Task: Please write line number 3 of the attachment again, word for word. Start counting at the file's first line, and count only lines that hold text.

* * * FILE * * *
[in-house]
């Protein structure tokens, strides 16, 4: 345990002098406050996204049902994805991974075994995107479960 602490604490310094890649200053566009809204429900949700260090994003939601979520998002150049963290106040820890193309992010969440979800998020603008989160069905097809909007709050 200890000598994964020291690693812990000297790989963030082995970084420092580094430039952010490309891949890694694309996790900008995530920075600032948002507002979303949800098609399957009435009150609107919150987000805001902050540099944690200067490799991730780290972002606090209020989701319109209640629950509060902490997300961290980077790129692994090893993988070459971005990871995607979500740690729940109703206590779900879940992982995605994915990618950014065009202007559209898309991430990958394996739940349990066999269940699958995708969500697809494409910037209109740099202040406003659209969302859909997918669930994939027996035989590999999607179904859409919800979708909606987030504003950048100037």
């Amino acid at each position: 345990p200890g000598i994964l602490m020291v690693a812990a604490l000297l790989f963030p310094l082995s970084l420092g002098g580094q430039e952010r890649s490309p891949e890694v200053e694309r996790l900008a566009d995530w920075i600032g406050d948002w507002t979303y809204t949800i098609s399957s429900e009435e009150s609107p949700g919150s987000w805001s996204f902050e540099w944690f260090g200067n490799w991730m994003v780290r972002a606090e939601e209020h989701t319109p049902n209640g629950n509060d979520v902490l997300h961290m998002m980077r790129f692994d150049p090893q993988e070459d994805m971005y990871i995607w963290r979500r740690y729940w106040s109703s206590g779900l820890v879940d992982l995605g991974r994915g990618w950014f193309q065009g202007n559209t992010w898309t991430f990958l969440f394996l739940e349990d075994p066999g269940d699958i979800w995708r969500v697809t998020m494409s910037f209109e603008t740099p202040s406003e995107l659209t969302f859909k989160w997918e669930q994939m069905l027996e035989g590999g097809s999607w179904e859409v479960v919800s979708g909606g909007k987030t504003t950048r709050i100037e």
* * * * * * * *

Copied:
């Amino acid at each position: 345990p200890g000598i994964l602490m020291v690693a812990a604490l000297l790989f963030p310094l082995s970084l420092g002098g580094q430039e952010r890649s490309p891949e890694v200053e694309r996790l900008a566009d995530w920075i600032g406050d948002w507002t979303y809204t949800i098609s399957s429900e009435e009150s609107p949700g919150s987000w805001s996204f902050e540099w944690f260090g200067n490799w991730m994003v780290r972002a606090e939601e209020h989701t319109p049902n209640g629950n509060d979520v902490l997300h961290m998002m980077r790129f692994d150049p090893q993988e070459d994805m971005y990871i995607w963290r979500r740690y729940w106040s109703s206590g779900l820890v879940d992982l995605g991974r994915g990618w950014f193309q065009g202007n559209t992010w898309t991430f990958l969440f394996l739940e349990d075994p066999g269940d699958i979800w995708r969500v697809t998020m494409s910037f209109e603008t740099p202040s406003e995107l659209t969302f859909k989160w997918e669930q994939m069905l027996e035989g590999g097809s999607w179904e859409v479960v919800s979708g909606g909007k987030t504003t950048r709050i100037e």